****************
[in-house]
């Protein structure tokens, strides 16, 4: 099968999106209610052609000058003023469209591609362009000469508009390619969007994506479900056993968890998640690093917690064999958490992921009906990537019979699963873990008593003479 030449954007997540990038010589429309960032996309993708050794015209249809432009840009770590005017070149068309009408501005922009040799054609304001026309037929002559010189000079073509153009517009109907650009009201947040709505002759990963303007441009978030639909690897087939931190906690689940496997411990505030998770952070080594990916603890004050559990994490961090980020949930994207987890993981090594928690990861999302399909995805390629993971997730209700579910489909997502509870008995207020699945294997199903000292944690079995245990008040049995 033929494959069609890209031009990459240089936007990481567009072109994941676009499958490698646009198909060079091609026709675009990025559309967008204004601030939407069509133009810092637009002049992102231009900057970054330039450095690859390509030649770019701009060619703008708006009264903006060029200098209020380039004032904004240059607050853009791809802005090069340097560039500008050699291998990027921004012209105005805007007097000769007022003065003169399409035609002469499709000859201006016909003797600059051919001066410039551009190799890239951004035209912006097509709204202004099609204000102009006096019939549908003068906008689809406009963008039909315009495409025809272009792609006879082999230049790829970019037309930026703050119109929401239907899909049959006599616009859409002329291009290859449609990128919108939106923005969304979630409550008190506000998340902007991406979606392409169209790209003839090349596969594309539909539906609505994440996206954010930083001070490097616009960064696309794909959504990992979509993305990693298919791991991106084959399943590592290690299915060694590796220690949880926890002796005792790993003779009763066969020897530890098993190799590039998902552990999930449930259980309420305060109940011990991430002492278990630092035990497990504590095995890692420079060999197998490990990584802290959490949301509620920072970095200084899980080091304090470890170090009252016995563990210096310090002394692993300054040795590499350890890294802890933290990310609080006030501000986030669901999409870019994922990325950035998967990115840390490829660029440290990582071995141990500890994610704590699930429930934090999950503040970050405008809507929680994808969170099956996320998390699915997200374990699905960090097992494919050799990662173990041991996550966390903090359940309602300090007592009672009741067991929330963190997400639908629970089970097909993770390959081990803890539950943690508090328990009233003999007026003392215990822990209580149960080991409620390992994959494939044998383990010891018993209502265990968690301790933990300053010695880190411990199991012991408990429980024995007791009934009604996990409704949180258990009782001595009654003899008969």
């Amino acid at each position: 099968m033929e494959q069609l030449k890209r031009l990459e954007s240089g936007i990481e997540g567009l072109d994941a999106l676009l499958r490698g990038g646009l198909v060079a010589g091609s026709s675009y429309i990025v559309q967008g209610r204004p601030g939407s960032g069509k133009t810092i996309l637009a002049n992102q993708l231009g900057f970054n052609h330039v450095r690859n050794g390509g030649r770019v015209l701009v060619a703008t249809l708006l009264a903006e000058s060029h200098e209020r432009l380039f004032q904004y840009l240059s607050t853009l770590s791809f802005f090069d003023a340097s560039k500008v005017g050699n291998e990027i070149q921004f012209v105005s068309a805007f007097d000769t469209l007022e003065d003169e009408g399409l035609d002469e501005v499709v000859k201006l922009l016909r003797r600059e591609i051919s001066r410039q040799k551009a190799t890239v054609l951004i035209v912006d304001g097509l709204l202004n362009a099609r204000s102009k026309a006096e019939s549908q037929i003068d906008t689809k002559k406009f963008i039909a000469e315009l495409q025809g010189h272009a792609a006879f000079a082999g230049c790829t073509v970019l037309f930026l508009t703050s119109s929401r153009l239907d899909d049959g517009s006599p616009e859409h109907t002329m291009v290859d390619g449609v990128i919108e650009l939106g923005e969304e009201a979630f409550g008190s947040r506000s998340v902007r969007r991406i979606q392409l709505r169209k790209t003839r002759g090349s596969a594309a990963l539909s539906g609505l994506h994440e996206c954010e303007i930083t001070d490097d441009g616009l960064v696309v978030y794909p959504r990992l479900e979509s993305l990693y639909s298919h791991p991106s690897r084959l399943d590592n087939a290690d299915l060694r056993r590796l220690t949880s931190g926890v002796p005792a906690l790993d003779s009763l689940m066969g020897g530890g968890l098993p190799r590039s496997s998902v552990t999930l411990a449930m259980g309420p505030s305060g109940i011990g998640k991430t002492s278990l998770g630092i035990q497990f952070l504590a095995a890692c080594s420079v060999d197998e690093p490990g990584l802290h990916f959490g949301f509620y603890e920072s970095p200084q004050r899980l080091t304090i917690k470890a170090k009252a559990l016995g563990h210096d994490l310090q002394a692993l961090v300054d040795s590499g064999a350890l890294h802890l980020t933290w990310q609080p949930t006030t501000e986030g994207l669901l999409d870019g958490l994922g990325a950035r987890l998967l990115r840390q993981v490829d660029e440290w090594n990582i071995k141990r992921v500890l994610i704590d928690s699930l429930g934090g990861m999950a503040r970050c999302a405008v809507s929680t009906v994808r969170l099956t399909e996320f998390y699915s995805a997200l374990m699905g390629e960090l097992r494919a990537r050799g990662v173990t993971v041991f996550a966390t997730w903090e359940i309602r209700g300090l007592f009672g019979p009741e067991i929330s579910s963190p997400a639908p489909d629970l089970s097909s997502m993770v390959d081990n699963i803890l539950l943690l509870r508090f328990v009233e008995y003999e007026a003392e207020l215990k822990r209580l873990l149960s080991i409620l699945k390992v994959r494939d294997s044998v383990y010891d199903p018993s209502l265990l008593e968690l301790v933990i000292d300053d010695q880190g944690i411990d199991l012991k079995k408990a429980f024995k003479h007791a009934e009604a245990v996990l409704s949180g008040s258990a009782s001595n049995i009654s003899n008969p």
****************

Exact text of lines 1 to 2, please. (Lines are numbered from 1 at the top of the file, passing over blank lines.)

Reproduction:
[in-house]
């Protein structure tokens, strides 16, 4: 099968999106209610052609000058003023469209591609362009000469508009390619969007994506479900056993968890998640690093917690064999958490992921009906990537019979699963873990008593003479 030449954007997540990038010589429309960032996309993708050794015209249809432009840009770590005017070149068309009408501005922009040799054609304001026309037929002559010189000079073509153009517009109907650009009201947040709505002759990963303007441009978030639909690897087939931190906690689940496997411990505030998770952070080594990916603890004050559990994490961090980020949930994207987890993981090594928690990861999302399909995805390629993971997730209700579910489909997502509870008995207020699945294997199903000292944690079995245990008040049995 033929494959069609890209031009990459240089936007990481567009072109994941676009499958490698646009198909060079091609026709675009990025559309967008204004601030939407069509133009810092637009002049992102231009900057970054330039450095690859390509030649770019701009060619703008708006009264903006060029200098209020380039004032904004240059607050853009791809802005090069340097560039500008050699291998990027921004012209105005805007007097000769007022003065003169399409035609002469499709000859201006016909003797600059051919001066410039551009190799890239951004035209912006097509709204202004099609204000102009006096019939549908003068906008689809406009963008039909315009495409025809272009792609006879082999230049790829970019037309930026703050119109929401239907899909049959006599616009859409002329291009290859449609990128919108939106923005969304979630409550008190506000998340902007991406979606392409169209790209003839090349596969594309539909539906609505994440996206954010930083001070490097616009960064696309794909959504990992979509993305990693298919791991991106084959399943590592290690299915060694590796220690949880926890002796005792790993003779009763066969020897530890098993190799590039998902552990999930449930259980309420305060109940011990991430002492278990630092035990497990504590095995890692420079060999197998490990990584802290959490949301509620920072970095200084899980080091304090470890170090009252016995563990210096310090002394692993300054040795590499350890890294802890933290990310609080006030501000986030669901999409870019994922990325950035998967990115840390490829660029440290990582071995141990500890994610704590699930429930934090999950503040970050405008809507929680994808969170099956996320998390699915997200374990699905960090097992494919050799990662173990041991996550966390903090359940309602300090007592009672009741067991929330963190997400639908629970089970097909993770390959081990803890539950943690508090328990009233003999007026003392215990822990209580149960080991409620390992994959494939044998383990010891018993209502265990968690301790933990300053010695880190411990199991012991408990429980024995007791009934009604996990409704949180258990009782001595009654003899008969």